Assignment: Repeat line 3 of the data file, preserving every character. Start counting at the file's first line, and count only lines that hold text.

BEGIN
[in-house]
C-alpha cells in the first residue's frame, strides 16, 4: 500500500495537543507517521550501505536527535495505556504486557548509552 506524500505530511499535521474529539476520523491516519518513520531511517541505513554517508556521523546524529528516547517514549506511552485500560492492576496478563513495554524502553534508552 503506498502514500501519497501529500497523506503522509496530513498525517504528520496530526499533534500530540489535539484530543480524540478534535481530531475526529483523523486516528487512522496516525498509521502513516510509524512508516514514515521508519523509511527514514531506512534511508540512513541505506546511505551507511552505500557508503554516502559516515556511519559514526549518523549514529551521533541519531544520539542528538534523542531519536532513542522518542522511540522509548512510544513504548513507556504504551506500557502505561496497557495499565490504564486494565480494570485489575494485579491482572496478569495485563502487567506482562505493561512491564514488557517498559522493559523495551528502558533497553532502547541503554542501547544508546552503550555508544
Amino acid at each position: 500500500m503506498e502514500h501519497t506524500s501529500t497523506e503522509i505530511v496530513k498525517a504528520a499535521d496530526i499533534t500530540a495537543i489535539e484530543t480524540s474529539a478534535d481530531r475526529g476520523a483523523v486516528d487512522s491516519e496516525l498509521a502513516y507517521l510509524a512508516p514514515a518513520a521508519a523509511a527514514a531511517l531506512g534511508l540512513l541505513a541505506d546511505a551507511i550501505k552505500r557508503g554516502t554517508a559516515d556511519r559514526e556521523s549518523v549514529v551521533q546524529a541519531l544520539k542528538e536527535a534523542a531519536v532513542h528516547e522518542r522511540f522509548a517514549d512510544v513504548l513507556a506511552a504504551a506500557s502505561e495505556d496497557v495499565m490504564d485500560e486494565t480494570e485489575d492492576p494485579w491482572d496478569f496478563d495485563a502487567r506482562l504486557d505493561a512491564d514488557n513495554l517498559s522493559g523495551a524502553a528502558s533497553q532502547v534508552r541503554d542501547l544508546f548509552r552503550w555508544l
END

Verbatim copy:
Amino acid at each position: 500500500m503506498e502514500h501519497t506524500s501529500t497523506e503522509i505530511v496530513k498525517a504528520a499535521d496530526i499533534t500530540a495537543i489535539e484530543t480524540s474529539a478534535d481530531r475526529g476520523a483523523v486516528d487512522s491516519e496516525l498509521a502513516y507517521l510509524a512508516p514514515a518513520a521508519a523509511a527514514a531511517l531506512g534511508l540512513l541505513a541505506d546511505a551507511i550501505k552505500r557508503g554516502t554517508a559516515d556511519r559514526e556521523s549518523v549514529v551521533q546524529a541519531l544520539k542528538e536527535a534523542a531519536v532513542h528516547e522518542r522511540f522509548a517514549d512510544v513504548l513507556a506511552a504504551a506500557s502505561e495505556d496497557v495499565m490504564d485500560e486494565t480494570e485489575d492492576p494485579w491482572d496478569f496478563d495485563a502487567r506482562l504486557d505493561a512491564d514488557n513495554l517498559s522493559g523495551a524502553a528502558s533497553q532502547v534508552r541503554d542501547l544508546f548509552r552503550w555508544l